Photo: courtesy of PreSonus
As published on May 26, 2014 in The Star-Ledger newspaper in New Jersey: “Robert James ‘Bob’ Tudor, 47, a pioneer and legend in the audio/MI industry, died Thursday, May 22, 2014, at Clara Maass Medical Center in Belleville, N.J., after a brave seven-year battle with metastatic colon cancer.
“Funeral services will begin Wednesday [May 28] at 10:30 a.m. at Allwood Funeral Home, 660 Allwood Rd., Clifton, N.J., allwoodfuneralhome.com, followed by a burial at Glendale Cemetery. Visiting hours are Tuesday from 2 to 4 and 7 to 9 p.m.
“Born in East Orange, N.J., in 1967, Bob was the youngest son of William R.M. and Dolores (Nigara) Tudor of West Orange, N.J. Bob began playing the piano at an early age, studying with Arthur Rubinstein and Juilliard fellow Josephine Bacher. Bob first attended Rensselaer Polytechnic Institute before changing direction and pursuing his passion for music at Berklee College of Music in Boston, where he studied film scoring, jazz and music production. Bob spent his early career as a co-founder of Metropolis recording studio in Boston, where he recorded a variety of artists including Peter Wolf/J. Geils Band, Aimee Mann, New Kids on the Block, Bobby Brown and others.
“As Bob’s interests evolved, he integrated his engineering background with his love of music. At the beginning of the Internet era, Bob moved to Los Angeles, Calif., joining ResNova Software, to bring client/server software to the World Wide Web. ResNova was acquired by Microsoft in 1996. He later worked as software director for Mackie Designs, creating their line of digital mixers, hard-disk recorders and control surfaces. After leaving Mackie, he founded his own company, SaneWave, developing products for a wide assortment of pro audio manufacturers.”
While Tudor worked for SaneWave, Mix magazine briefly profiled him in “On The Move” in Mix‘s December 2003 issue:
Who: Bob Tudor, president of SaneWave Inc.
Main Responsibilities: herd cats (engineers), create exciting pathways for people to go down, negotiate contracts
• 1995-2001, director of digital technology, Mackie Designs Inc.
• 1990-1995, VP of product development, Resnova Software Inc.
The one profession I would least like to try would be a…ballet teacher
The moment I knew I was in the right profession was…when it required taking apart a TV in my hotel room to fix a trade show prototype the night before.
The last great book that I read was…Debugging the Development Process.
Currently in my CD changer: U2, Dave Matthews Band, Creed, Pink Floyd’s The Wall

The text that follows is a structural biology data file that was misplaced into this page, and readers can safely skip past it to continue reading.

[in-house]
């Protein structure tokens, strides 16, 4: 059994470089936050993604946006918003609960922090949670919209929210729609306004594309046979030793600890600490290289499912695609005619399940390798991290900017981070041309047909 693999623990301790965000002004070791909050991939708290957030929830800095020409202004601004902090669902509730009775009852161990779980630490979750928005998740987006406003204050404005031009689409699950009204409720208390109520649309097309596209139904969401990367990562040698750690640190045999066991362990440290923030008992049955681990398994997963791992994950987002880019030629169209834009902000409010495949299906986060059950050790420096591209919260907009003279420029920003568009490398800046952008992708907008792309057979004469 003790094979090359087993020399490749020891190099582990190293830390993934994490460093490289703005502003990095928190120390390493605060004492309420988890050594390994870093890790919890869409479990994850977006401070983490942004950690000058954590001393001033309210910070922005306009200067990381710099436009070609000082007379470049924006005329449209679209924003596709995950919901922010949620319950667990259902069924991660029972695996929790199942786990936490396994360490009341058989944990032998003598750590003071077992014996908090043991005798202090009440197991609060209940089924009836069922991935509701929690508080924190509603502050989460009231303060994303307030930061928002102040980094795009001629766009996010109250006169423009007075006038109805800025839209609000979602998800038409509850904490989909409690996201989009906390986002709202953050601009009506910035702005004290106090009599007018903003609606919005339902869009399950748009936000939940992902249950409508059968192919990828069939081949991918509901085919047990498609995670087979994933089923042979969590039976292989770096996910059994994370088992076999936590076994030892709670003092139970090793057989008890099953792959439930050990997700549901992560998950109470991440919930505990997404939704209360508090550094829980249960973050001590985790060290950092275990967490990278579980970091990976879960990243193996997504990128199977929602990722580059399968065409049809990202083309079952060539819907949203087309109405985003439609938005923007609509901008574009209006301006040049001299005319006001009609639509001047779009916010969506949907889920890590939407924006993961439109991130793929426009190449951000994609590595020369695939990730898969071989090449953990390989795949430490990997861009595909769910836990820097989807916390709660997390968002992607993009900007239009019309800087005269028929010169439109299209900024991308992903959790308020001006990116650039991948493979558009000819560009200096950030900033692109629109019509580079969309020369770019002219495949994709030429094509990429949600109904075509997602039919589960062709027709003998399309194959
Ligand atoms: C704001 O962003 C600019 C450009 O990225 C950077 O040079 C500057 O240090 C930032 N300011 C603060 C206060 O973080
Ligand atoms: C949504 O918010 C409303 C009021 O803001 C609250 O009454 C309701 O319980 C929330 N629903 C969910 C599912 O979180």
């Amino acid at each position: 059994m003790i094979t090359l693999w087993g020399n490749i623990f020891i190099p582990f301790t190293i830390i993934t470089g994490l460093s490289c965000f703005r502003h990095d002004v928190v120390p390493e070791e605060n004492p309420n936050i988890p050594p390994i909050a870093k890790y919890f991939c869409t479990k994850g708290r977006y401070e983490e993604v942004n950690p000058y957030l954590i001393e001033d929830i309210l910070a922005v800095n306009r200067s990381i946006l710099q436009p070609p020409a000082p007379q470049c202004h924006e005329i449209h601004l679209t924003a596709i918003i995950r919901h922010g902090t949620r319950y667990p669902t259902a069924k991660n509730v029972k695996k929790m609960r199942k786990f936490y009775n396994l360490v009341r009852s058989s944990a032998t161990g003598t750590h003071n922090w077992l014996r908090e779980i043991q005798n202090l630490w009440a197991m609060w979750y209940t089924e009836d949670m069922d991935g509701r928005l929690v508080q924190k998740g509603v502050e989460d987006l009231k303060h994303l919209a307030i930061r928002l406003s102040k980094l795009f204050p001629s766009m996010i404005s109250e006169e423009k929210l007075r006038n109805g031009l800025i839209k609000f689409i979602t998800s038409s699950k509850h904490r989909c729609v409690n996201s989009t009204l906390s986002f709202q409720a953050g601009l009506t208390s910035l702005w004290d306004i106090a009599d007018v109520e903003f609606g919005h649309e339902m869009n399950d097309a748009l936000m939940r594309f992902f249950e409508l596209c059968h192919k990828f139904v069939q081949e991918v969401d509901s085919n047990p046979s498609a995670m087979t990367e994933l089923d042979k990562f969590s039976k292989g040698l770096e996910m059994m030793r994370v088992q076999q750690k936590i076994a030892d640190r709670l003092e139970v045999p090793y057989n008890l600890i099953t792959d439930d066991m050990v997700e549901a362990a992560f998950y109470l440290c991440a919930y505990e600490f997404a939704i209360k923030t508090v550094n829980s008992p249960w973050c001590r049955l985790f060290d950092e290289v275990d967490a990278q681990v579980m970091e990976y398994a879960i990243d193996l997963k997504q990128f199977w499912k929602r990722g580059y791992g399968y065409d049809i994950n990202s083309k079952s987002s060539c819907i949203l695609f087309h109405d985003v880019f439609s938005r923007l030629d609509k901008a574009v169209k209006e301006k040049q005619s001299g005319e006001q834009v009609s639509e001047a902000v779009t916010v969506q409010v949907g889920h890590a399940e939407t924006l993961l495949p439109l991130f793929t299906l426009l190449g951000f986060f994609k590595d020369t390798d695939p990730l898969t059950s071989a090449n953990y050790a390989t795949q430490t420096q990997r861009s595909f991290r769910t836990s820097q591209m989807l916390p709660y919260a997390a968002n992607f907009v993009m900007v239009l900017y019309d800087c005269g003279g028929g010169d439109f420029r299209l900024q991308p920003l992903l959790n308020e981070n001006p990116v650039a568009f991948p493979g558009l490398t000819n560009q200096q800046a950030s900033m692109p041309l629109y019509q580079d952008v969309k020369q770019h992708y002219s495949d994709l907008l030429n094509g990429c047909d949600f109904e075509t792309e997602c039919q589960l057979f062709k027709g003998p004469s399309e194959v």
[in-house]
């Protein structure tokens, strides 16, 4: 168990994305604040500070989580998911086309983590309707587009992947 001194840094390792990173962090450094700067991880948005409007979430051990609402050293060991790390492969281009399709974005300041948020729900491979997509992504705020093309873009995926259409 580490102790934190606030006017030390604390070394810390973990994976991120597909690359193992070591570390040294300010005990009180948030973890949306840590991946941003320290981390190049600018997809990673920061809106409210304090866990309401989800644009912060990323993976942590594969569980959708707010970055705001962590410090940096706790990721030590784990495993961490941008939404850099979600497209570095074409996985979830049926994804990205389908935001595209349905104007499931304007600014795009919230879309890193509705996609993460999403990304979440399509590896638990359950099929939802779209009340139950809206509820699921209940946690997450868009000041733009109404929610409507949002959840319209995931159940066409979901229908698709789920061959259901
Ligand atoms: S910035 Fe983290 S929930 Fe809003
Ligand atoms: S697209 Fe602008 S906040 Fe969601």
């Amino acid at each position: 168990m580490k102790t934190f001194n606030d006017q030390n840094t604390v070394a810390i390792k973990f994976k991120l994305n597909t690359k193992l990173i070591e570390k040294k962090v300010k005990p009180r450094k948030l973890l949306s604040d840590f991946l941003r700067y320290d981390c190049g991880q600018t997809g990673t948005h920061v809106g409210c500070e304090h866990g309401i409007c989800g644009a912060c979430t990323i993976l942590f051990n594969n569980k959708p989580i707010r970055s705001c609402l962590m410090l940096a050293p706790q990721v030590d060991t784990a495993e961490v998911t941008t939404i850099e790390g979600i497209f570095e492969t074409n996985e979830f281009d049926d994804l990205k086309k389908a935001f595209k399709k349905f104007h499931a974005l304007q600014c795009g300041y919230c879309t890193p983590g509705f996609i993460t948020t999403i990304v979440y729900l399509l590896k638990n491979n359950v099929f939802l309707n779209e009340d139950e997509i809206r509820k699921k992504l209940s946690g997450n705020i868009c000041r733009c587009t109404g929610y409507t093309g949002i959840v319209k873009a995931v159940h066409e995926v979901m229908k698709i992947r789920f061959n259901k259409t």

When I’m not at work you can find me…playing ice hockey, riding my motorcycles, and enjoying time with my wife, Rachel, and our animal critters.
In a press release from PreSonus, it is recalled that, “Overall, Tudor and the SaneWave team had designed more than 100 products, including such hits as the TASCAM US-2400 Control Surface and X-48 Hard Disk Multitrack Audio Recorder, Electro-Voice DC-1 Speaker Processor, M-Audio ProjectMix, and Lexicon MX-500 FX Processor. He did additional projects for QSC, Samson, Shure, Alesis, Gibson, Fender, and many others. One of SaneWave’s best clients was PreSonus, for which he helped define and design the FaderPort and the StudioLive digital-mixer line. That led to his decision to join the company full time in 2008. His products have garnered five TEC Awards, five MIPA Awards, and numerous other awards. As Tudor put it, ‘I enjoy developing disruptive products’—that is, innovative products that can potentially shake up and energize the market.”
As Chief Technology Officer, Tudor oversaw all PreSonus advanced development activities, and evaluated and implemented emerging technologies that have been used in many of the company’s most successful products. Along with PreSonus CSO Jim Odom, Tudor developed the strategic direction of the company’s innovative products and technologies.
PreSonus CEO Jim Mack says, “Anyone who has ever had the pleasure of working with Bob, or even interacting with him at events or trade shows, was likely touched by his energy, enthusiasm, and passion for technology—and specifically, technology that allowed people to make better music. He was always fascinated with what could be done and was never really deterred by challenges or technical hurdles. He not only made things that no one else could see or do possible, he made them look easy. We have not only lost a truly amazing engineer but a very dear friend to so many people in this industry.”
Tudor wrote the following about his career on his LinkedIn profile: “My professional experience is typical for an entrepreneur. Multiple start-ups, a lengthy adventure with a public company, and a lemonade stand when I was a kid.”
On LinkedIn, Tudor described his work for PreSonus as such: “I am an officer reporting to the CEO, Jim Mack (my former partner at SaneWave). Strategically I am focused on emerging technologies, relationships with partners, and connecting the various technology assets we have around the world to share ideas and technologies. Tactically I enjoy being an engineer and mentoring the younger people. I spend a good part of my time chopping wood on new technology platforms for later commercialization. This keeps me current with tools and design practices, and let’s me continue my passion to do the work while keeping me away from the critical path.
“I am most proud of surviving advanced (stage IV) cancer during the length of this position. I love the people, the role, and the soul of the company. When you face your own mortality young, you realize what is important. Financial success is important, but there’s more to a business than that. We pave an honest trail and I’m proud to be associated with the company.”
Donations may be made on Tudor’s behalf to the American Cancer Society.
For another remembrance of Tudor, read “Farewell Bob Tudor” in Bobby Owsinski’s Big Picture Music Production Blog